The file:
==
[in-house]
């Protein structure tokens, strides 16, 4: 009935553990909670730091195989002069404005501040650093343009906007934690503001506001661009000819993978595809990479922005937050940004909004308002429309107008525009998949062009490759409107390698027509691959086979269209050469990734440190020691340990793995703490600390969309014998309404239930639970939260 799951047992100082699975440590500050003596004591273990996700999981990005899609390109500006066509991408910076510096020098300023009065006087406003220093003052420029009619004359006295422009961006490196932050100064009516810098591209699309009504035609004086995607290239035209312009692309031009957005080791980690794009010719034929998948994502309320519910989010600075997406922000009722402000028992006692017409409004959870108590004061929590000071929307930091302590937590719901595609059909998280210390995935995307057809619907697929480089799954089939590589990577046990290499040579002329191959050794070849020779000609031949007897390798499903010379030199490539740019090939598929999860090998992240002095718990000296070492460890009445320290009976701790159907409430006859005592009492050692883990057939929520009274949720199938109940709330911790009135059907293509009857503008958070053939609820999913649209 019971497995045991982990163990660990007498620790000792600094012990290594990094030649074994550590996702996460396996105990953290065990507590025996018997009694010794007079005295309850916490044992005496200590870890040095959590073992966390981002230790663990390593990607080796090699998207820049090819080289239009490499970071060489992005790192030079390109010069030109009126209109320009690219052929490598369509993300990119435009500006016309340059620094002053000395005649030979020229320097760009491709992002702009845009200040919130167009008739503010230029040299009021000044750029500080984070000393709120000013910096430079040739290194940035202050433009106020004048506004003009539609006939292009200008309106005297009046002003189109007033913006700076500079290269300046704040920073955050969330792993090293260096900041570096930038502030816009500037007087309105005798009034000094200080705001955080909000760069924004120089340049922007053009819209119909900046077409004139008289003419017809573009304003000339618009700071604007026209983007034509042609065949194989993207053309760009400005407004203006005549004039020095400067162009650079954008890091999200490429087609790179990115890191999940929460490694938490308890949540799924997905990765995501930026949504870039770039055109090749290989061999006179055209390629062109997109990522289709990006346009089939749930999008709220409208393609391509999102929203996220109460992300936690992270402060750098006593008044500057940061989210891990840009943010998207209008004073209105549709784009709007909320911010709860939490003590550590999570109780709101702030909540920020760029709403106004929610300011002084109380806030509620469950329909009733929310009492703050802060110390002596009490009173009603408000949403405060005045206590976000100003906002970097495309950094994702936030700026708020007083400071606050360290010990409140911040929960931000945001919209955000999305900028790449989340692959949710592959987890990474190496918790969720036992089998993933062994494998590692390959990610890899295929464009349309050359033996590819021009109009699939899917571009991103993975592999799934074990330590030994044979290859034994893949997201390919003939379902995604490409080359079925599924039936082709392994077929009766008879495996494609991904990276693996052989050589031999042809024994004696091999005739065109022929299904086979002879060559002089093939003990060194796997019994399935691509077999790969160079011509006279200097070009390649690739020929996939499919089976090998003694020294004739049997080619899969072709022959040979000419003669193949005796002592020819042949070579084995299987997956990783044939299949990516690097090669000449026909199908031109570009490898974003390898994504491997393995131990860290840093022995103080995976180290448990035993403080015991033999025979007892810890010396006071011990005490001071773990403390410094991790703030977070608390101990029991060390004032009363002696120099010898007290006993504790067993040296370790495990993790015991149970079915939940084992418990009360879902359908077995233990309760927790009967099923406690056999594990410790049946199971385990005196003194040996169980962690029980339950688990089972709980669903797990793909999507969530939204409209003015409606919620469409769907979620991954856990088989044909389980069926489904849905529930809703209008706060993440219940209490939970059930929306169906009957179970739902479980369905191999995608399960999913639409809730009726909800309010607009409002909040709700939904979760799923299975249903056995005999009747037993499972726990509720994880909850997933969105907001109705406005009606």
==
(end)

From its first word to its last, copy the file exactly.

[in-house]
């Protein structure tokens, strides 16, 4: 009935553990909670730091195989002069404005501040650093343009906007934690503001506001661009000819993978595809990479922005937050940004909004308002429309107008525009998949062009490759409107390698027509691959086979269209050469990734440190020691340990793995703490600390969309014998309404239930639970939260 799951047992100082699975440590500050003596004591273990996700999981990005899609390109500006066509991408910076510096020098300023009065006087406003220093003052420029009619004359006295422009961006490196932050100064009516810098591209699309009504035609004086995607290239035209312009692309031009957005080791980690794009010719034929998948994502309320519910989010600075997406922000009722402000028992006692017409409004959870108590004061929590000071929307930091302590937590719901595609059909998280210390995935995307057809619907697929480089799954089939590589990577046990290499040579002329191959050794070849020779000609031949007897390798499903010379030199490539740019090939598929999860090998992240002095718990000296070492460890009445320290009976701790159907409430006859005592009492050692883990057939929520009274949720199938109940709330911790009135059907293509009857503008958070053939609820999913649209 019971497995045991982990163990660990007498620790000792600094012990290594990094030649074994550590996702996460396996105990953290065990507590025996018997009694010794007079005295309850916490044992005496200590870890040095959590073992966390981002230790663990390593990607080796090699998207820049090819080289239009490499970071060489992005790192030079390109010069030109009126209109320009690219052929490598369509993300990119435009500006016309340059620094002053000395005649030979020229320097760009491709992002702009845009200040919130167009008739503010230029040299009021000044750029500080984070000393709120000013910096430079040739290194940035202050433009106020004048506004003009539609006939292009200008309106005297009046002003189109007033913006700076500079290269300046704040920073955050969330792993090293260096900041570096930038502030816009500037007087309105005798009034000094200080705001955080909000760069924004120089340049922007053009819209119909900046077409004139008289003419017809573009304003000339618009700071604007026209983007034509042609065949194989993207053309760009400005407004203006005549004039020095400067162009650079954008890091999200490429087609790179990115890191999940929460490694938490308890949540799924997905990765995501930026949504870039770039055109090749290989061999006179055209390629062109997109990522289709990006346009089939749930999008709220409208393609391509999102929203996220109460992300936690992270402060750098006593008044500057940061989210891990840009943010998207209008004073209105549709784009709007909320911010709860939490003590550590999570109780709101702030909540920020760029709403106004929610300011002084109380806030509620469950329909009733929310009492703050802060110390002596009490009173009603408000949403405060005045206590976000100003906002970097495309950094994702936030700026708020007083400071606050360290010990409140911040929960931000945001919209955000999305900028790449989340692959949710592959987890990474190496918790969720036992089998993933062994494998590692390959990610890899295929464009349309050359033996590819021009109009699939899917571009991103993975592999799934074990330590030994044979290859034994893949997201390919003939379902995604490409080359079925599924039936082709392994077929009766008879495996494609991904990276693996052989050589031999042809024994004696091999005739065109022929299904086979002879060559002089093939003990060194796997019994399935691509077999790969160079011509006279200097070009390649690739020929996939499919089976090998003694020294004739049997080619899969072709022959040979000419003669193949005796002592020819042949070579084995299987997956990783044939299949990516690097090669000449026909199908031109570009490898974003390898994504491997393995131990860290840093022995103080995976180290448990035993403080015991033999025979007892810890010396006071011990005490001071773990403390410094991790703030977070608390101990029991060390004032009363002696120099010898007290006993504790067993040296370790495990993790015991149970079915939940084992418990009360879902359908077995233990309760927790009967099923406690056999594990410790049946199971385990005196003194040996169980962690029980339950688990089972709980669903797990793909999507969530939204409209003015409606919620469409769907979620991954856990088989044909389980069926489904849905529930809703209008706060993440219940209490939970059930929306169906009957179970739902479980369905191999995608399960999913639409809730009726909800309010607009409002909040709700939904979760799923299975249903056995005999009747037993499972726990509720994880909850997933969105907001109705406005009606």